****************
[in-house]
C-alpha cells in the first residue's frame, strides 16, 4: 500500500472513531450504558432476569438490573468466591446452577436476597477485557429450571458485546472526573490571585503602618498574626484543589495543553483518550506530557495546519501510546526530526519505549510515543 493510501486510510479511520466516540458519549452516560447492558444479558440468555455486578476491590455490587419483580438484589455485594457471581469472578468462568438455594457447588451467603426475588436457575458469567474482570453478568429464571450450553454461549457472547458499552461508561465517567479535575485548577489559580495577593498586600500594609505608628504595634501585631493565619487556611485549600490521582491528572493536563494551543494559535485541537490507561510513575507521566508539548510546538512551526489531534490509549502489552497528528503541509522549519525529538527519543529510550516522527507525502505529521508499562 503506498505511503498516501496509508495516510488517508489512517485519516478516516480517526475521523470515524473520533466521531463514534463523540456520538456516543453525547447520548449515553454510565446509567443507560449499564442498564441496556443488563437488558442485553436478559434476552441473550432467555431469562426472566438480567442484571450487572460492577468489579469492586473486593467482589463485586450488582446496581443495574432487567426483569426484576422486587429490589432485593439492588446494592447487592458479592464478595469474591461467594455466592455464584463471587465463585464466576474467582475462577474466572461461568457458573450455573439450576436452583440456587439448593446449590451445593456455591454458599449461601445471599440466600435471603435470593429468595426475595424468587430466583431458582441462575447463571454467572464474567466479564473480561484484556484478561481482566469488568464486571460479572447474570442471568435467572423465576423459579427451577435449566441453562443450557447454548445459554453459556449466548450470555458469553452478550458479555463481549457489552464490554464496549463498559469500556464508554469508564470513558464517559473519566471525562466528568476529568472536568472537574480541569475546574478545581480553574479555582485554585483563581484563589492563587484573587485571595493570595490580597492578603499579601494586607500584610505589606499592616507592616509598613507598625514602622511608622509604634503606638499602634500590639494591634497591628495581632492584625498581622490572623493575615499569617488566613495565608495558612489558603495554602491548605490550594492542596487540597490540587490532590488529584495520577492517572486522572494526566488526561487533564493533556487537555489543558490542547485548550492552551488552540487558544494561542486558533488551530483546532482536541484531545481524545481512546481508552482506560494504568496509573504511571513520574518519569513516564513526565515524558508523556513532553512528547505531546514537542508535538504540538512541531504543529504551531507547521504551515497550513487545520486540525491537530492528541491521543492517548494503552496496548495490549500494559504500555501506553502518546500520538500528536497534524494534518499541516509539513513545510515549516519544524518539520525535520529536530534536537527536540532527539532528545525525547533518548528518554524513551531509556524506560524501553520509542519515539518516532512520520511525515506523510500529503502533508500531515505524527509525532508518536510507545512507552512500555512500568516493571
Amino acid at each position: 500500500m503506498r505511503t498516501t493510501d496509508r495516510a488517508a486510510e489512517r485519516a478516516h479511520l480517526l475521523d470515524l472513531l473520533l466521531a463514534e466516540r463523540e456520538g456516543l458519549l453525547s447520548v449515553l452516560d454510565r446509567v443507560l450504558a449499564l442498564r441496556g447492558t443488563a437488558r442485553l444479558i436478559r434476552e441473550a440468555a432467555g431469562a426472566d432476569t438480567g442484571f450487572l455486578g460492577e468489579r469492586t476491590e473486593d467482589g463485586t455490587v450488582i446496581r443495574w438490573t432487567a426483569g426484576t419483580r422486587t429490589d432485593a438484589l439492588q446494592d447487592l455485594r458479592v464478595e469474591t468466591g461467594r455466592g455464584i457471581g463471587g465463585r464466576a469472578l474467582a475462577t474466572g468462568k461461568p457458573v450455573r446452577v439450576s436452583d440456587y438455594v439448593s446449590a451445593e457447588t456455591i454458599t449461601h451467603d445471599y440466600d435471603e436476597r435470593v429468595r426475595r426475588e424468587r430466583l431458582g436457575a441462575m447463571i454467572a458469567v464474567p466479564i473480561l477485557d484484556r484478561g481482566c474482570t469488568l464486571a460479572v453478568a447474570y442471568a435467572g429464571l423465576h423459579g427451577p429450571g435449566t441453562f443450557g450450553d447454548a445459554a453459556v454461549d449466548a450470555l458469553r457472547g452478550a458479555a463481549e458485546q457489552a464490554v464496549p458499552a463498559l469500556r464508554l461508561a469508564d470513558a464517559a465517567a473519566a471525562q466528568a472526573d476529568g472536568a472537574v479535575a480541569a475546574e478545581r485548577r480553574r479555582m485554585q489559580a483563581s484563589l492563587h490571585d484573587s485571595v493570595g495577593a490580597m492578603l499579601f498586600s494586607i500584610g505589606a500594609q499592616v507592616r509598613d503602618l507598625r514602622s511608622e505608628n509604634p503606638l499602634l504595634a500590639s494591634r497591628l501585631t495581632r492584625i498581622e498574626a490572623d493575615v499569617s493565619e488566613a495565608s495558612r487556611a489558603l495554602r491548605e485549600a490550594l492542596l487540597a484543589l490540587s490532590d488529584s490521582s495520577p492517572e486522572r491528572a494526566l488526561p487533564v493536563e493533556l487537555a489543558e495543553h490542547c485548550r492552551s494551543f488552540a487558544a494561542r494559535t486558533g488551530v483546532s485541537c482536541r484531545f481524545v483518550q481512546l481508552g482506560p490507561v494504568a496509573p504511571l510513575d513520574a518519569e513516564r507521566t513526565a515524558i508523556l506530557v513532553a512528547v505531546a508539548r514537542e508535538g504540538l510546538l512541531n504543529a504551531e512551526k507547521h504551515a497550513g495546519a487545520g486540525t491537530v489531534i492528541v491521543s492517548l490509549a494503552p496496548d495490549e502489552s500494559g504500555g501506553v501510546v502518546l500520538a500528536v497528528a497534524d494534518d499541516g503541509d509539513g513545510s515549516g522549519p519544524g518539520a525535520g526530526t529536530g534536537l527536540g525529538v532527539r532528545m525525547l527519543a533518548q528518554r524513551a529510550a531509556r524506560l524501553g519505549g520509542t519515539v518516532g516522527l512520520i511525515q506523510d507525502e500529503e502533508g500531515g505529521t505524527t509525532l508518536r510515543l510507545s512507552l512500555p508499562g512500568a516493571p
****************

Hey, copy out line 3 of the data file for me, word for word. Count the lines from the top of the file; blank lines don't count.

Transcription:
Amino acid at each position: 500500500m503506498r505511503t498516501t493510501d496509508r495516510a488517508a486510510e489512517r485519516a478516516h479511520l480517526l475521523d470515524l472513531l473520533l466521531a463514534e466516540r463523540e456520538g456516543l458519549l453525547s447520548v449515553l452516560d454510565r446509567v443507560l450504558a449499564l442498564r441496556g447492558t443488563a437488558r442485553l444479558i436478559r434476552e441473550a440468555a432467555g431469562a426472566d432476569t438480567g442484571f450487572l455486578g460492577e468489579r469492586t476491590e473486593d467482589g463485586t455490587v450488582i446496581r443495574w438490573t432487567a426483569g426484576t419483580r422486587t429490589d432485593a438484589l439492588q446494592d447487592l455485594r458479592v464478595e469474591t468466591g461467594r455466592g455464584i457471581g463471587g465463585r464466576a469472578l474467582a475462577t474466572g468462568k461461568p457458573v450455573r446452577v439450576s436452583d440456587y438455594v439448593s446449590a451445593e457447588t456455591i454458599t449461601h451467603d445471599y440466600d435471603e436476597r435470593v429468595r426475595r426475588e424468587r430466583l431458582g436457575a441462575m447463571i454467572a458469567v464474567p466479564i473480561l477485557d484484556r484478561g481482566c474482570t469488568l464486571a460479572v453478568a447474570y442471568a435467572g429464571l423465576h423459579g427451577p429450571g435449566t441453562f443450557g450450553d447454548a445459554a453459556v454461549d449466548a450470555l458469553r457472547g452478550a458479555a463481549e458485546q457489552a464490554v464496549p458499552a463498559l469500556r464508554l461508561a469508564d470513558a464517559a465517567a473519566a471525562q466528568a472526573d476529568g472536568a472537574v479535575a480541569a475546574e478545581r485548577r480553574r479555582m485554585q489559580a483563581s484563589l492563587h490571585d484573587s485571595v493570595g495577593a490580597m492578603l499579601f498586600s494586607i500584610g505589606a500594609q499592616v507592616r509598613d503602618l507598625r514602622s511608622e505608628n509604634p503606638l499602634l504595634a500590639s494591634r497591628l501585631t495581632r492584625i498581622e498574626a490572623d493575615v499569617s493565619e488566613a495565608s495558612r487556611a489558603l495554602r491548605e485549600a490550594l492542596l487540597a484543589l490540587s490532590d488529584s490521582s495520577p492517572e486522572r491528572a494526566l488526561p487533564v493536563e493533556l487537555a489543558e495543553h490542547c485548550r492552551s494551543f488552540a487558544a494561542r494559535t486558533g488551530v483546532s485541537c482536541r484531545f481524545v483518550q481512546l481508552g482506560p490507561v494504568a496509573p504511571l510513575d513520574a518519569e513516564r507521566t513526565a515524558i508523556l506530557v513532553a512528547v505531546a508539548r514537542e508535538g504540538l510546538l512541531n504543529a504551531e512551526k507547521h504551515a497550513g495546519a487545520g486540525t491537530v489531534i492528541v491521543s492517548l490509549a494503552p496496548d495490549e502489552s500494559g504500555g501506553v501510546v502518546l500520538a500528536v497528528a497534524d494534518d499541516g503541509d509539513g513545510s515549516g522549519p519544524g518539520a525535520g526530526t529536530g534536537l527536540g525529538v532527539r532528545m525525547l527519543a533518548q528518554r524513551a529510550a531509556r524506560l524501553g519505549g520509542t519515539v518516532g516522527l512520520i511525515q506523510d507525502e500529503e502533508g500531515g505529521t505524527t509525532l508518536r510515543l510507545s512507552l512500555p508499562g512500568a516493571p